Rising tax revenue provides government with unprecedented pre-Budget war chest – The Irish Times
Rising tax revenues have bolstered the government’s fiscal position and provided it with an unprecedented war chest ahead of the budget later this month.
Monthly Treasury statements released Friday evening by the Ministry of Finance show a surplus of 6.3 billion euros at the end of August, a development likely to increase political pressure on the government to unveils a large package on the cost of living during the presentation of the budget. .
While ministers agreed to limit recurrent spending increases in the budget, there is now growing scope for one-off measures that have been repeatedly promised by government to address the cost crisis. life and which, according to some sources, will exceed – and possibly greatly exceed – 1 billion euros on budget day. These initiatives – which are expected to include other energy credits – are expected to be implemented soon after the September 27 budget.
But it’s also likely the finance department will push to divert some of the surplus to the state’s “rainy day fund,” which was plundered to help with the cost of the coronavirus pandemic. Covid-19.
The three coalition party leaders are due to meet next Tuesday, and sources say the government is likely to set out the direction of its cost-of-living plans after its meeting on Wednesday.
Tax receipts for the eight-month period amounted to 49.8 billion euros, 10.4 billion euros or 26% more than the same period last year. It was also the biggest tax grab for the first eight months of any year. This increase is due to the continued growth of corporate tax, income tax and VAT.
Latest Treasury figures show corporation tax generated €11.8bn for the eight-month period, more than €4.8bn ahead of the same period last year . The department said the performance was due to “significant increases in profitability in the multinational sector.” Corporate tax revenues are expected to reach a record €18 billion this year.
On a cumulative basis, income tax brought in 19.2 billion euros, 16% more than the same period last year, reflecting the strength of the labor market, now close to full employment .
Separately, The Irish Times has learned of proposals to hit tourists with a surcharge for every night they spend in the country.
The recommendation for an “accommodation tax” is contained in the Commission’s unpublished report on taxation and social protection, and is inspired by similar charges in other European capitals, including Paris, Berlin and Vienna.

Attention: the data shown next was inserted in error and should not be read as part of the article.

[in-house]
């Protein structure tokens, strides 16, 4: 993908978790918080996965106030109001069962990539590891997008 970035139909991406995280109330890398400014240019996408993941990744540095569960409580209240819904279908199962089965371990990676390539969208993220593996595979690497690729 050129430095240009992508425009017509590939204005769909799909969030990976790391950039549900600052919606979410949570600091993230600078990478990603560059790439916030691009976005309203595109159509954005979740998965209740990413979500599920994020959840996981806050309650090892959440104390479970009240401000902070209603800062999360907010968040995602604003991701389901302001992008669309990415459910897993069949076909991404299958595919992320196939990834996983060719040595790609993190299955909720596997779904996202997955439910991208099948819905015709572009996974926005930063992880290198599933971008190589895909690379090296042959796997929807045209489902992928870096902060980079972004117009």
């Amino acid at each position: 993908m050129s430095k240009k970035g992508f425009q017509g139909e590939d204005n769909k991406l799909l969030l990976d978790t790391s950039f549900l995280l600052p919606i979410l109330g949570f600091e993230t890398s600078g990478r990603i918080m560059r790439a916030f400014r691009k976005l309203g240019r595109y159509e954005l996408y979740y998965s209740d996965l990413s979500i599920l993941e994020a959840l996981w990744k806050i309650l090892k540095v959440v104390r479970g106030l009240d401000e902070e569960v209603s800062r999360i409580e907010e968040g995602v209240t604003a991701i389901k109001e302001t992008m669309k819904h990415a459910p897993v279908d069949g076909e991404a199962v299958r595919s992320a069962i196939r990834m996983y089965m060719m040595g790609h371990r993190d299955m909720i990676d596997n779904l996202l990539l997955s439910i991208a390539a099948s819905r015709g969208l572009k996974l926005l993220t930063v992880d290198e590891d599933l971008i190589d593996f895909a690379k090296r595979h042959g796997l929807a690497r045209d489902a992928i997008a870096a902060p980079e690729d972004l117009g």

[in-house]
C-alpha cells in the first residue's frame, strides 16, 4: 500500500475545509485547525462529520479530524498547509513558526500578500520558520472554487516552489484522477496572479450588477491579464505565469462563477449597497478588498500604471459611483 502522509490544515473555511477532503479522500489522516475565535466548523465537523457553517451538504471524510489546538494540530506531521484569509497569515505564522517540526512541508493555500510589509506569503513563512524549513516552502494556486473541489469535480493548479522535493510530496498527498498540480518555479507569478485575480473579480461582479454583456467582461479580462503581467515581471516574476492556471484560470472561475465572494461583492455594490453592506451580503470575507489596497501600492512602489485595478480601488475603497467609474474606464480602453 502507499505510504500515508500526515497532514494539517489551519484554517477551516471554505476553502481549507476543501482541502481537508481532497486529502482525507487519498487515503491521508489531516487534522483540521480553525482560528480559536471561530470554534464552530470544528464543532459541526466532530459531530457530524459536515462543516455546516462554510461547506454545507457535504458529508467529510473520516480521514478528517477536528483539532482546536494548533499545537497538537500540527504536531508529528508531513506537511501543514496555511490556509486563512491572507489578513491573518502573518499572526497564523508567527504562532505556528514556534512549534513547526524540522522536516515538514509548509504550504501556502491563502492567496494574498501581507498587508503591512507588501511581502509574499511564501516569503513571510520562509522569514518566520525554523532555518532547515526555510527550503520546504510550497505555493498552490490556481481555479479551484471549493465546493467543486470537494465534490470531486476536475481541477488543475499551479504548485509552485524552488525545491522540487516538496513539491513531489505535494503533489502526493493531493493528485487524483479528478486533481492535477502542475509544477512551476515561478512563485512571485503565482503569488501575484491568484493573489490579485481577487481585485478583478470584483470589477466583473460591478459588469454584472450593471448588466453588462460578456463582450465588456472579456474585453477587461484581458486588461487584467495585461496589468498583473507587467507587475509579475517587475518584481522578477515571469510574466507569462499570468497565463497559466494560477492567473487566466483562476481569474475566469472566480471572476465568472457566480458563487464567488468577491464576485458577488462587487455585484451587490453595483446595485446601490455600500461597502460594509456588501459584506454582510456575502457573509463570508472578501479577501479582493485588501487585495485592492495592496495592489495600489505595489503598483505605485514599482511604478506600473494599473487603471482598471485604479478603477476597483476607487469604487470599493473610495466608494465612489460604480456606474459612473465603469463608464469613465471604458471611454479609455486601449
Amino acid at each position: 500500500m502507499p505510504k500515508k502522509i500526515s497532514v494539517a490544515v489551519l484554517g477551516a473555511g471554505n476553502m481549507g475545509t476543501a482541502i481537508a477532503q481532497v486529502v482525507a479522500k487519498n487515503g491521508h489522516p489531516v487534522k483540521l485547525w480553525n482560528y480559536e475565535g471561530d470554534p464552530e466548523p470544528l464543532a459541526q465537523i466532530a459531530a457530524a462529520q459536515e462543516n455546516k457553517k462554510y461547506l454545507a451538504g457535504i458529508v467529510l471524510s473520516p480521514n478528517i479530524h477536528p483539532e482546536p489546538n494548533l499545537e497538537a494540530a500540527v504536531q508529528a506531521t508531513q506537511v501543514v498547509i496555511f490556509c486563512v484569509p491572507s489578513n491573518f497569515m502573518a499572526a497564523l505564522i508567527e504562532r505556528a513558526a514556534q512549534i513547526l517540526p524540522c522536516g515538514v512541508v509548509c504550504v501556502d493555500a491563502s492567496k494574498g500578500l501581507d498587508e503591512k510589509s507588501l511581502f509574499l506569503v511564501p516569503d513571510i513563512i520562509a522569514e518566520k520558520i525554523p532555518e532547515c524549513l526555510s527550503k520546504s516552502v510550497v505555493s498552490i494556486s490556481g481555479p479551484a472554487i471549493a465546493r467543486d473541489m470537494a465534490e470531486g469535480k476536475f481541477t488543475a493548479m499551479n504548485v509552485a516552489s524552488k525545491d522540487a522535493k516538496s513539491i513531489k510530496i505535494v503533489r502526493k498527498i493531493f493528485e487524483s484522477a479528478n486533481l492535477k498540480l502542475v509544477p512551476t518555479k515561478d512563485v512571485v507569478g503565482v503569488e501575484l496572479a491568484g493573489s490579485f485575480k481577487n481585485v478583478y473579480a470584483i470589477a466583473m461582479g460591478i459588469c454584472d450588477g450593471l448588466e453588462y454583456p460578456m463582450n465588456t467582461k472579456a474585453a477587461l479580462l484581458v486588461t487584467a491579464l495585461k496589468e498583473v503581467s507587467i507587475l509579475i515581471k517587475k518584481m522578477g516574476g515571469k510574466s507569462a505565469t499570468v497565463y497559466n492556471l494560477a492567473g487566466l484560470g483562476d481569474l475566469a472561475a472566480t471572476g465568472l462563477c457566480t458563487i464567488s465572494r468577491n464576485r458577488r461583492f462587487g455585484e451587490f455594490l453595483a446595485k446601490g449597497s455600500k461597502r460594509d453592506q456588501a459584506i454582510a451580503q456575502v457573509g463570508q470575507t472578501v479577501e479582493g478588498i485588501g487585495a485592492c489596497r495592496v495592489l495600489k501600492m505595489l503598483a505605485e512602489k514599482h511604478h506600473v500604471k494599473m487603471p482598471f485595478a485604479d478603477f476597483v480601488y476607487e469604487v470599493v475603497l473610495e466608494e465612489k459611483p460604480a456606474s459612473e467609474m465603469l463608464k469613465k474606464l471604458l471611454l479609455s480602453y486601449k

The tax, if introduced, would undoubtedly result in a negative reaction from the hospitality industry. However, the commission’s report argues that under the ‘polluter pays’ principle, tourists should be hit with a tax for services they use while in the country but do not fund. .
Although no specific level is recommended for the tax, the report notes that in EU member states an average of €0.40 to €2.50 per night applies, which varies depending on the type accommodation provided.
Describing the logic of the charge, he states that “tourists and other visitors benefit in the short term from public goods and services, such as water and sewerage systems, utilities, waste treatment facilities, parks, security and public safety services, without having contributed to their funding”.
Meanwhile, Finance Ministry officials are eyeing windfall revenue from the Treasury as a source to help replenish the government’s rainy day fund. An additional payment of €500 million in 2022 and 2023 is already provided for by law – although payments in 2020 and 2021 have been suspended due to the pandemic. Another shortcoming would require a Dáil vote to circumvent the obligation to pay as has been done for two years.
Well-placed sources said there was ongoing pressure for an even higher figure than 500 million euros to be poured into the rainy day fund, given severe warnings from various economic advisers in the government regarding the concentration of corporation tax in a small number of corporate taxpayers.